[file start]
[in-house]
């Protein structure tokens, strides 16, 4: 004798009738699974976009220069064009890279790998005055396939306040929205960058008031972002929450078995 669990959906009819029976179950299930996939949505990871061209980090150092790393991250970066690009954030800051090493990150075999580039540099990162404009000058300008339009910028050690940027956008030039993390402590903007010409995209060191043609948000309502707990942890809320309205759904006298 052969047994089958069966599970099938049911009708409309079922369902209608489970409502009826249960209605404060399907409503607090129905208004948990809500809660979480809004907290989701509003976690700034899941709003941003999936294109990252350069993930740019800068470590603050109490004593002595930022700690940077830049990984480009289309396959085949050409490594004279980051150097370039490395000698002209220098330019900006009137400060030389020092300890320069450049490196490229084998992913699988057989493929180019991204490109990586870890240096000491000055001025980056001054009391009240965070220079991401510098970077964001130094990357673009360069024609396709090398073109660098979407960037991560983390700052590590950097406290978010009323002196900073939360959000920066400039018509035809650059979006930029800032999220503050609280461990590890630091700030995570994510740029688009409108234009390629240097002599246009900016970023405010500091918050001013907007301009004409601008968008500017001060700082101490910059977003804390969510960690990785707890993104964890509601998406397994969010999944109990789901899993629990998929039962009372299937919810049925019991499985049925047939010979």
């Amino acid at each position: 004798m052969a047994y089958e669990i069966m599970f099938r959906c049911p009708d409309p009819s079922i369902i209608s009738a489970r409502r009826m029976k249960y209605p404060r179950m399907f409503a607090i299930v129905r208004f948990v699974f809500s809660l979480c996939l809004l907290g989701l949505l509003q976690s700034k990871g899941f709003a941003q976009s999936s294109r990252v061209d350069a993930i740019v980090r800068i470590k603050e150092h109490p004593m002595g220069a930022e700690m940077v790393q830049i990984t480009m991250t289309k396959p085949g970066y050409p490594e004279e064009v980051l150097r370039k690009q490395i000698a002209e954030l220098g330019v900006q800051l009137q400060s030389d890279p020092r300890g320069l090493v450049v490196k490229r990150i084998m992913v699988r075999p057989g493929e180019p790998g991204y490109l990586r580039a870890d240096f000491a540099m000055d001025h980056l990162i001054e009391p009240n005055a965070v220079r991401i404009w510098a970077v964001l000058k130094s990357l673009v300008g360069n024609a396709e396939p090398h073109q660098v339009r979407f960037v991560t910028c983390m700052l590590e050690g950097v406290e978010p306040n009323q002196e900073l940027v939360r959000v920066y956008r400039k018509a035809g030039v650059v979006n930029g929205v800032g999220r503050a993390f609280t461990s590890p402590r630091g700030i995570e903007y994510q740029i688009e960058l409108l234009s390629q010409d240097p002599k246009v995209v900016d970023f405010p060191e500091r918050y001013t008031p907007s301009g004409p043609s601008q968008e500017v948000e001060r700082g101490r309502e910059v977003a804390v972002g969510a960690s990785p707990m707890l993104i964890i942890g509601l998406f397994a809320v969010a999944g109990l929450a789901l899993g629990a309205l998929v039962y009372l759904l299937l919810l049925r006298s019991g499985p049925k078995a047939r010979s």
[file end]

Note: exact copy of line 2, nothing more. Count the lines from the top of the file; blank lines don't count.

């Protein structure tokens, strides 16, 4: 004798009738699974976009220069064009890279790998005055396939306040929205960058008031972002929450078995 669990959906009819029976179950299930996939949505990871061209980090150092790393991250970066690009954030800051090493990150075999580039540099990162404009000058300008339009910028050690940027956008030039993390402590903007010409995209060191043609948000309502707990942890809320309205759904006298 052969047994089958069966599970099938049911009708409309079922369902209608489970409502009826249960209605404060399907409503607090129905208004948990809500809660979480809004907290989701509003976690700034899941709003941003999936294109990252350069993930740019800068470590603050109490004593002595930022700690940077830049990984480009289309396959085949050409490594004279980051150097370039490395000698002209220098330019900006009137400060030389020092300890320069450049490196490229084998992913699988057989493929180019991204490109990586870890240096000491000055001025980056001054009391009240965070220079991401510098970077964001130094990357673009360069024609396709090398073109660098979407960037991560983390700052590590950097406290978010009323002196900073939360959000920066400039018509035809650059979006930029800032999220503050609280461990590890630091700030995570994510740029688009409108234009390629240097002599246009900016970023405010500091918050001013907007301009004409601008968008500017001060700082101490910059977003804390969510960690990785707890993104964890509601998406397994969010999944109990789901899993629990998929039962009372299937919810049925019991499985049925047939010979």